A Fig Tree, a Temple, and God’s Purpose
by Travis Bookout
Remember when Jesus cursed the fig tree in Mark 11? That was weird, wasn’t it? You know what was particularly weird about it? Jesus cursed it because “He found nothing but leaves, for it was not the season for figs” (Mark 11:13). Why in the world is Jesus cursing the tree for not having figs, when it wasn’t even the season for figs? Well, I think if we pay really close attention to what is happening in the surrounding context, we may get ourselves an answer. And it might not be so weird after all.
Jesus had just entered Jerusalem and He immediately entered the temple and looked around. Since it was late and He wasn’t staying in Jerusalem (but a small suburb called Bethany) He left the temple to retire for the night. It’s on the next day while He is making His way back to the temple that He sees the fig tree with no figs. He curses the fig tree for being out of season by saying, “‘May no one ever eat fruit from you again!’ And His disciples were listening” (Mark 11:14).
Whenever you read a seemingly insignificant little detail like “and His disciples were listening” it probably isn’t insignificant, and it probably means you should be listening too. You should probably begin searching for a deeper meaning in the story than what appears on the surface.
After this incident with the fig tree, Jesus returns to the temple. This time, He doesn’t just look around, but He creates a huge disturbance. “He entered the temple and began to drive out those who were buying and selling in the temple, and overturned the tables of the money changers and the seats of those who were selling doves; and He would not permit anyone to carry merchandise through the temple” (Mark 11:15-16).
Jesus makes it impossible to conduct business at the temple. He stops the things that were essential for the temple to fulfill its purpose. People need to purchase animals in order to sacrifice animals. Many traveled from afar and rather than risk losing their animals along the journey, they would arrive at the temple to purchase an acceptable animal, then the priests would offer it. That way they are still offering up their best to God, but if they didn’t own a proper animal or couldn’t travel with one, they could purchase one.
The sin is not that people purchased animals at the temple, but that God’s “‘House shall be called a house of prayer for all the nations’ But you have made it a robber’s den” (Mark 11:17). Notice two things. First, it is supposed to be a house of prayer “for all the nations” (Mark 11:17; Isaiah 56:7). The temple was not opened to all the nations. It was for Jews only. Secondly, it was made into a “robber’s den.” This might imply that there was cheating and dishonesty taking place in the selling of animals. Or it might imply that the House of God which was for “all the nations,” became a place for people who hated all the other nations. The word “robber” could also be translated as “insurrectionist.”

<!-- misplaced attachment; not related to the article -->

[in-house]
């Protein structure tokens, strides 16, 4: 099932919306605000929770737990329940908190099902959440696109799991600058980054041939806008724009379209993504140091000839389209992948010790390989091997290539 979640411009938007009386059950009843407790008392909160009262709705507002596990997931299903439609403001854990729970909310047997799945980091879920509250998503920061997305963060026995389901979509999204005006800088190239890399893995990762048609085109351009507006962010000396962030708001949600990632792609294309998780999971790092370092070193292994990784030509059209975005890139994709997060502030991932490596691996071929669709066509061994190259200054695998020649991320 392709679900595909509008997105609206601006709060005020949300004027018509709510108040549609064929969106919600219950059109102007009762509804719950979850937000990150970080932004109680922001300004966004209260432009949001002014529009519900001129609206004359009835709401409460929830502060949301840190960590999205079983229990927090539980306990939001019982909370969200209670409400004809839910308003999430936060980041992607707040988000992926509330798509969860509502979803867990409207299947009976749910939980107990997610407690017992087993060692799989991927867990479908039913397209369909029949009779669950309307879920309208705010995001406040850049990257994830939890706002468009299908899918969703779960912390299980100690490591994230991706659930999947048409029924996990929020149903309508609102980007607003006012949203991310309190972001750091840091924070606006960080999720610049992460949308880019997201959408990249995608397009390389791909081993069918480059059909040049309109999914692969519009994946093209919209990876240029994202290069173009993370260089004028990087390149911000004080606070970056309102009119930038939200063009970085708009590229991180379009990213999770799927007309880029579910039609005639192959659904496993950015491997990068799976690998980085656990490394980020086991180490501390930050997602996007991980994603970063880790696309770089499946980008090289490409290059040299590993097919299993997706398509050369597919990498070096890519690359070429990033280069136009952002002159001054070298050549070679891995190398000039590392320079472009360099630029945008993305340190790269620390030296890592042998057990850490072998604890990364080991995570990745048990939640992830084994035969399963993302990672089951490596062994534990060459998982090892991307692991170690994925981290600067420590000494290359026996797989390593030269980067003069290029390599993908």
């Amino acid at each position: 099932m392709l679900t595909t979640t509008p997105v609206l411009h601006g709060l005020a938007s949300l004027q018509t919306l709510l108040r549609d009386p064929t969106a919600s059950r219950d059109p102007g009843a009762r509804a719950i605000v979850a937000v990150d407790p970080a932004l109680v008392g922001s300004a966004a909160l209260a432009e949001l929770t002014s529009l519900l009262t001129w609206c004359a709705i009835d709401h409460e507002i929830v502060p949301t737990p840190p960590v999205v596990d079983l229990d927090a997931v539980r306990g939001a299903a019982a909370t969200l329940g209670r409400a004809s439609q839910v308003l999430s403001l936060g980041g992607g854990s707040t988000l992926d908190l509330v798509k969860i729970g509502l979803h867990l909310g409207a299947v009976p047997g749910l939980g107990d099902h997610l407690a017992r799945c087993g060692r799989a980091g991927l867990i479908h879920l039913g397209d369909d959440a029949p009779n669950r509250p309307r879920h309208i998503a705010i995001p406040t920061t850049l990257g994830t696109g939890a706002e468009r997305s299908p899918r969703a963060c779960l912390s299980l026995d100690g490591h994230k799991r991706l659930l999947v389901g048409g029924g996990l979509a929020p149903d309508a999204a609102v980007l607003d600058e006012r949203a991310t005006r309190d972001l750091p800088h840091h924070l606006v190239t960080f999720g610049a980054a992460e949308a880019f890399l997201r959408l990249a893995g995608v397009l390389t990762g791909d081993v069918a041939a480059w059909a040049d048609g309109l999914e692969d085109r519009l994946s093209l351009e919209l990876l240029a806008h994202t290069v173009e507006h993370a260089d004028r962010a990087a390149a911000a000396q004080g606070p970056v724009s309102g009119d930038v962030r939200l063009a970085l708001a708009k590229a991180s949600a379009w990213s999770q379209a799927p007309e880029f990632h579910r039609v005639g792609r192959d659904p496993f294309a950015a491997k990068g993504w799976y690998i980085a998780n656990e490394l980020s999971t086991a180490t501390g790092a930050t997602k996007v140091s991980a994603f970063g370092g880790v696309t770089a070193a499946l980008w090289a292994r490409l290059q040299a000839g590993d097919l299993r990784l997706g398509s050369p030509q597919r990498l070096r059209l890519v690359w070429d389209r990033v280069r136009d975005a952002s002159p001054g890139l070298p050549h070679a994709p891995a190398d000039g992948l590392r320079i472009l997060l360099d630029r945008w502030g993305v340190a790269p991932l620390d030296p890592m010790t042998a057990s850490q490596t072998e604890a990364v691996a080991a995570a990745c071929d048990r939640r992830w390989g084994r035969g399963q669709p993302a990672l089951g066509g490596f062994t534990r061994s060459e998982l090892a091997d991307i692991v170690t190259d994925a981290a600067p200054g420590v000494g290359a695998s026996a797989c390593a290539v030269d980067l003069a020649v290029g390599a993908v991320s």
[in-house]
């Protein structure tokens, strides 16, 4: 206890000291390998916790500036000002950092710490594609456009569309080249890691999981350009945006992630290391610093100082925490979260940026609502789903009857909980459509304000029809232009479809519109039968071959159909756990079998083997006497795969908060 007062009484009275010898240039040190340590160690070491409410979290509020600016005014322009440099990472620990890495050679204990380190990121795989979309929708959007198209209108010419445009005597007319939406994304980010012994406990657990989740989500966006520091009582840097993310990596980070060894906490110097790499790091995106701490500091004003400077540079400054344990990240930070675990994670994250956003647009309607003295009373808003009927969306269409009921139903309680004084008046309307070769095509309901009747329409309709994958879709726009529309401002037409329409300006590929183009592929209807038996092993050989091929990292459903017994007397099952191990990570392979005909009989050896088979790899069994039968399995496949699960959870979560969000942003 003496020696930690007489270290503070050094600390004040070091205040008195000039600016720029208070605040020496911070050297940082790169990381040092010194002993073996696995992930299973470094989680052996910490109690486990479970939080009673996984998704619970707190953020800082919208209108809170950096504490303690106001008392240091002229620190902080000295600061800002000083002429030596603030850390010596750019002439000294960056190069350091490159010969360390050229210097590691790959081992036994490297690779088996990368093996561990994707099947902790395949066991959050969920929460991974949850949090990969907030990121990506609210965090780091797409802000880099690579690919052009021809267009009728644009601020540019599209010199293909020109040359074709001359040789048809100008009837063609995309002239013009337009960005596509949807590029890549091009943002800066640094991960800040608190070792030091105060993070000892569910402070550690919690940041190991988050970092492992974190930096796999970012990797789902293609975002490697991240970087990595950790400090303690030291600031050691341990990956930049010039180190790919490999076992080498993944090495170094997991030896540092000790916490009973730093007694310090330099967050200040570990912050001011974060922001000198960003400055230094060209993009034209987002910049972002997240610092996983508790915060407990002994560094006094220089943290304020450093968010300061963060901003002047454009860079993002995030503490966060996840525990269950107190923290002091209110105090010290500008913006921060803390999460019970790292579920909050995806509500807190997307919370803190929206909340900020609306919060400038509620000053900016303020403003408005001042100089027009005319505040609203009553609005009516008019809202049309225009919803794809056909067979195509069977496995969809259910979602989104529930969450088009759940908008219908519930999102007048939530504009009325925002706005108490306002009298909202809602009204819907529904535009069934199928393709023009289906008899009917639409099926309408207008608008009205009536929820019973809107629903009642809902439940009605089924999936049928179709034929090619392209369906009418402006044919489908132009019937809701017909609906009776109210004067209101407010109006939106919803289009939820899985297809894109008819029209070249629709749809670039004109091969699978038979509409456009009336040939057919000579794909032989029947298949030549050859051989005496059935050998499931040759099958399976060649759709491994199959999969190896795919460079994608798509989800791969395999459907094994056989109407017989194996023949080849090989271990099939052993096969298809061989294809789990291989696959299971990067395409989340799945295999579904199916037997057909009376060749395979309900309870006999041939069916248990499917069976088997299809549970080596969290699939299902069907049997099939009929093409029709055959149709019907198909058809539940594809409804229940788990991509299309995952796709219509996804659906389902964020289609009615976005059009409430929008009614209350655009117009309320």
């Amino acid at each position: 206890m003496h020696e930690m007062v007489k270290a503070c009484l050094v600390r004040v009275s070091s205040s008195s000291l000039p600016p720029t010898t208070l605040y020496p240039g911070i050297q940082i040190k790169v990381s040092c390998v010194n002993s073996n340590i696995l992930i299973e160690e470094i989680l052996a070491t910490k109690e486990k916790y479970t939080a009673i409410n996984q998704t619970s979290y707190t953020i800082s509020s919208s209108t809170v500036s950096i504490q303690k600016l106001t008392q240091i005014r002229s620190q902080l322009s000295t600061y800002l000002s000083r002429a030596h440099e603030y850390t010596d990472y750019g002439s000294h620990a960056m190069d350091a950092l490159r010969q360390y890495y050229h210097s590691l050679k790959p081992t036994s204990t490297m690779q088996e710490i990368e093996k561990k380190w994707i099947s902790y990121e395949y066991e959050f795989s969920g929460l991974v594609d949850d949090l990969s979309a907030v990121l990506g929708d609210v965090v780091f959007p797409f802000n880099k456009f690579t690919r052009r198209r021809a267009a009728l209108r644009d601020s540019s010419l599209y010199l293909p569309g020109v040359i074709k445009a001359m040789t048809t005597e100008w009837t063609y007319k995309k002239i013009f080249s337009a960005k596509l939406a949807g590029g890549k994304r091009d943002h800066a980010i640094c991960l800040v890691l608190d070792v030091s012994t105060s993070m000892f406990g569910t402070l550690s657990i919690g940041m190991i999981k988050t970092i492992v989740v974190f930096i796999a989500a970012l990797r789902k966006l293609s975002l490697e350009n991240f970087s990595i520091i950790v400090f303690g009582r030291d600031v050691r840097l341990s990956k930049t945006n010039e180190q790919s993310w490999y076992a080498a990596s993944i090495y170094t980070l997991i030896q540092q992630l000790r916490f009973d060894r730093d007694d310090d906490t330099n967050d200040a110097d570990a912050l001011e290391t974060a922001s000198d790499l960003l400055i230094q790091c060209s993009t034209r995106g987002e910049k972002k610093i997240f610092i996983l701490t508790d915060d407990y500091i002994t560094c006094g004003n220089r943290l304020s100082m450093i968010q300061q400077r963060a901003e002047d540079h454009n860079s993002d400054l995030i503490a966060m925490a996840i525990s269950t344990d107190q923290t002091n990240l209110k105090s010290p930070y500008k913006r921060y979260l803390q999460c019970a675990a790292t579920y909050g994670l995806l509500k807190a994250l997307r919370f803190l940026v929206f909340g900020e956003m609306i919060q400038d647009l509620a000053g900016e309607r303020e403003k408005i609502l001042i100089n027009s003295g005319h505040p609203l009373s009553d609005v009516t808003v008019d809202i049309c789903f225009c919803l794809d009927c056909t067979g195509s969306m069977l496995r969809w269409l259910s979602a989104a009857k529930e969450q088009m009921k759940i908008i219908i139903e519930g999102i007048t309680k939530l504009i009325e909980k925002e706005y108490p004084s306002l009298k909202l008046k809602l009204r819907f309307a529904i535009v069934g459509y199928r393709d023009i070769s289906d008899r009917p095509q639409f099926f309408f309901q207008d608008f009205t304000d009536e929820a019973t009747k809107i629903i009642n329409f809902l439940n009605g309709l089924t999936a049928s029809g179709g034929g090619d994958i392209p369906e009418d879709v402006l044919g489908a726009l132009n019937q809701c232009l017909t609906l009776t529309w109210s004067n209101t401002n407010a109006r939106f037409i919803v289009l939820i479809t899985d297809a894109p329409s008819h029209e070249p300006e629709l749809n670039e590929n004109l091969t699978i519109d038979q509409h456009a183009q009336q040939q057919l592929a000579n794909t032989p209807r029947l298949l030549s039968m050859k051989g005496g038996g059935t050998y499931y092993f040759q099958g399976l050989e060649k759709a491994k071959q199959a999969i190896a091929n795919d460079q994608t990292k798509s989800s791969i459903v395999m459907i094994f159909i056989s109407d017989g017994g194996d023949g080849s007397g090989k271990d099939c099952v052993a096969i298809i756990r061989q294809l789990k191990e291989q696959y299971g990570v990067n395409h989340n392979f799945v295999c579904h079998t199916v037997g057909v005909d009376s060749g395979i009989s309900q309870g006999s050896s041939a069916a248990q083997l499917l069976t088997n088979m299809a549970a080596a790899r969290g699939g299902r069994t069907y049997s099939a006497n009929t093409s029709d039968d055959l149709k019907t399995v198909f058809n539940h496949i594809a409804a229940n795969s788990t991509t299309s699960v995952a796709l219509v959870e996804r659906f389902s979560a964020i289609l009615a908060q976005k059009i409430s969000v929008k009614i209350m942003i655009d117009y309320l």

The temple should be a place of worship for all the nations, but instead it is full of dishonest people who hate the other nations and, like insurrectionists, want to overthrow them. This is one of the very reasons that Jesus’ claim to be the Messiah was repudiated. Rather than overthrowing the Romans, He was crucified by them!
The major point is that the temple is not fulfilling its intended purpose. When Jesus looked around the temple, He didn’t see a place of prayer for all the nations. He saw a den of robbers. Because of that, the temple was producing no fruit. There was once a time when God’s temple was fruitful, but that season had passed.
Are you starting to see the connection between the temple and the fig tree? The fig tree produced no fruit, its season had passed, and it was cursed by Jesus. The temple produced no fruit, its season had passed, and it was condemned by Jesus.
The evening after the disturbance in the temple, Jesus and His disciples were leaving again for Bethany. As they walked they passed that same fig tree. Peter looked at it and said, “Rabbi, look, the fig tree which You cursed has withered” (Mark 11:21).
After Jesus cursed the fig tree it withered and never produced again. Years after Jesus cleansed the temple, it was destroyed and never produced again. The temple scene is sandwiched between these two discussions about the fig tree. They represent one another.
The fig tree is an illustration. It illustrates what happens when one fails to produce. Those listening must ask, what am I producing? Unlike the fig tree and the temple, our season has not passed. We are in it right now. It is our responsibility to be the temple of God, a place for all the nations. We are challenged with producing fruit for the kingdom. We have a purpose as Christians, to live as the body of Christ, taking His message and ministry to the world. Are you fulfilling your purpose in Christ?